How to take retroactive 100% bonus depreciation on QIP

By Sally P. Schreiber, J.D.

The IRS issued procedures Friday for how taxpayers can take advantage of the recently enacted technical correction to the rules for qualified improvement property (QIP) (Rev. Proc. 2020-25). Qualified improvement property was unintentionally classified, under the law known as the Tax Cuts and Jobs Act, P.L. 115-97, as nonresidential real property, which does not qualify for bonus depreciation. The Coronavirus Aid, Relief, and Economic Security (CARES) Act, P.L. 116-136, fixed this mistake — the so-called retail glitch — by making QIP 15-year property so it qualifies for bonus depreciation retroactively to 2017. Friday’s guidance explains how taxpayers can change their depreciation under Sec. 168(e) for QIP placed in service after Dec. 31, 2017, in a tax year ending in 2018, 2019, or 2020 to take advantage of the fix.

Under Rev. Proc. 2020-25, certain taxpayers can elect to take 100% bonus depreciation on the qualified improvement property by filing an amended return, an administrative adjustment request (AAR) under Sec. 6227, or a Form 3115, Application for Change in Accounting Method, to change their depreciation of QIP placed in service after Dec. 31, 2017, in the taxpayers’ 2018, 2019, or 2020 tax year.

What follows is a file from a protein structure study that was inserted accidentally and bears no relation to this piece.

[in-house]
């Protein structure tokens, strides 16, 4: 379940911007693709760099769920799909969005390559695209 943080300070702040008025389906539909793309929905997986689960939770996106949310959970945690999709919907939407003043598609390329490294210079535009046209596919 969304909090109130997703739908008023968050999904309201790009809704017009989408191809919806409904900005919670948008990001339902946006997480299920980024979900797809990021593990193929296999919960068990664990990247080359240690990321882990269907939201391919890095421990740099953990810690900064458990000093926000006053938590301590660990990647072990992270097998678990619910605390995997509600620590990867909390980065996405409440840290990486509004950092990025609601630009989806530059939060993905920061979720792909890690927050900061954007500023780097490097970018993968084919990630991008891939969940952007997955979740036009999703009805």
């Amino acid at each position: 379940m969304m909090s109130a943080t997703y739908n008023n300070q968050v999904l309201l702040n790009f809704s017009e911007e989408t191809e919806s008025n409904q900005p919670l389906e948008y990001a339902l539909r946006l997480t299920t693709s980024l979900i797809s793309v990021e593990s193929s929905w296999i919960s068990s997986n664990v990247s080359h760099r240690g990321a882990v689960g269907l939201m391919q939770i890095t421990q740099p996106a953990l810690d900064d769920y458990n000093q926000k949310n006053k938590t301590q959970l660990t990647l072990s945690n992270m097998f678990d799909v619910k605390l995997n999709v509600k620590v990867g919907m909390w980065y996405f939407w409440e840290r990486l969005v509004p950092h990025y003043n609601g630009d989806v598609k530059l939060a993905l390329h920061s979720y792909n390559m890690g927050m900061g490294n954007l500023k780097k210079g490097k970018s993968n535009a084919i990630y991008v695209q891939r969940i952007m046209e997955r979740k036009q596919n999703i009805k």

The revenue procedure also allows a taxpayer to make a late election, or to revoke or withdraw an election, under Sec. 168(g)(7), (k)(5), (k)(7), or (k)(10) for the 2018, 2019, or 2020 tax year, for property placed in service by the taxpayer during its 2018, 2019, or 2020 tax year, for a limited period. Because of the administrative burden of filing amended returns and AARs, the IRS has determined that it is appropriate to treat the making of a late election under Sec. 168(g)(7), (k)(5), (k)(7), or (k)(10), or the revocation of the revocable election under Sec. 168(k)(5), (k)(7), or (k)(10), for property placed in service by taxpayers during their 2018, 2019, or 2020 tax years, as a change in method of accounting with a Sec. 481(a) adjustment for a limited period of time.

For more news and reporting on the coronavirus and how CPAs can handle challenges related to the outbreak, visit the JofA’s coronavirus resources page.

For tax-related resources, visit the AICPA’s Coronavirus (COVID-19) Tax Resources page.

 Sally P. Schreiber, J.D., (Sally.Schreiber@aicpa-cima.com) is a Tax Adviser senior editor.

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